This was exactly what I was told, word for word, when I finally decided to sell the horse I had that was too much for me. She was a friesian/TWH cross, and she'd get lathered just pacing while I cleaned her stall. I was told what is mentioned above by the third trainer I had in to work with her. The first two had quit on her, just citing she was too much horse for them.

Saying something straight out and honest is usually the best way to get through. I respected the third trainer so much more for playing it straight with me.
    03-09-2010, 12:32 PM
Kevin --- I totally understand where you are coming from. And I know you're probably right.

So I finally squeezed out of the lady that she bought her 3 years ago?? Which wasn't the story I got from her the first time... She said due to a divorce, she had to keep her in a pasture at a facility, where she had free-roam for the last 3 years. A little bit of handling on the ground, and hand-fed... that's about all she's ever had since the owner's had her.

The owner did tell me that she's had a horse since she was 12, and has always ridden, but was one of those "I've been taught by my neighbor who thinks she knows EVERYTHING about horses..." blah blah. So the things she learned were not correct. She did tell me she is not afraid of the mare, and wants to rise to the mare's level, but she needs some help learning the correct way to cue and release of pressure.

I told her I was concerned with her children getting on her at this point, and she said she understood, but continued to reference that her kids will be showing her this fall... (maybe she'll be able to get her up to par... but only with a lot of help if she plans to do it herself...) and I know I have no say in what she does. She told me her 14 yr old sticks to one like glue... but there again, what happens if she gets herself into a goofy situation and doesn't know how to handle it? I don't care how sticky she is, she could still get hurt, right?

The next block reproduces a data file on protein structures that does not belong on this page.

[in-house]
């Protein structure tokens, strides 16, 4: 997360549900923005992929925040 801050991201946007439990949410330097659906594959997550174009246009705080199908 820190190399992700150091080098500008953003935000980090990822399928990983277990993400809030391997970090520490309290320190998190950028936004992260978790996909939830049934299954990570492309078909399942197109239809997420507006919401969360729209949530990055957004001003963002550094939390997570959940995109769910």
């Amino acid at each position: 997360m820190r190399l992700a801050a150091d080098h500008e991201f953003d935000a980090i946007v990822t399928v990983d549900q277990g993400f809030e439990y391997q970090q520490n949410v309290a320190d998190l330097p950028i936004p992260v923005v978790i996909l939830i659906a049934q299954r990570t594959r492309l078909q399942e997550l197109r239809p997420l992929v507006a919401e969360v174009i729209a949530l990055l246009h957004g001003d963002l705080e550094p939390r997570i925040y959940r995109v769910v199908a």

But anyway, she did ask me if I was interested in riding with her on the weekends... she's in nursing school, but would like something to do on the weekend that would help her ride. I am confident I can offer her the help she needs to ride her mare, and since she asked me for help, I'm not sure how long I should offer to help before I feel like an "instructor" and it becomes more of a job... I just want to get her to a level she can manage her horse, but I also don't want to end up being the "free instructor" you know? How will I know when to draw the line?
    03-09-2010, 12:49 PM
Just do yourself a favor and put your critique in writing the have the owner sign off on it - should be done in any case so that there is no misunderstanding latter. She sounds like she is going to go ahead with her plans and put her kids on the horse. You just need to cover your bases.
    03-09-2010, 01:25 PM
I wouldn't ride with her at all. The closer you are to this horse the worse off you will be when the horse doesn't perform like the owner dreams she will. Stay far away and when the feces hit the air circulator you won't get hit with as much.
    03-09-2010, 02:39 PM
Originally Posted by kevinshorses    
I wouldn't ride with her at all. The closer you are to this horse the worse off you will be when the horse doesn't perform like the owner dreams she will. Stay far away and when the feces hit the air circulator you won't get hit with as much.
I second that. If you start now you will be free instructor sooner or later and if you'll try to draw the line then it'll be much harder on you (with drama and possible nasty rumor going on).

I was in similar situation - was asked to feed 3 horses for free for one owner in barn. Now feeding in that barn meant you have to walk through the mud up to the knee to the back end of 70 acres property and bring 3 horses one by one through the gate with the other attacking horses. Not fun in first place, but I agreed. Then they asked me to take care of them because they are going on vacation, then don't have time, but when I was asked to feed all their horses on Xmas - New Year week because they were going to Hawaii (of course for free) I sent them far away. End result? Owner was pissed off, stopped talking to me, and who knows what he was saying to other people.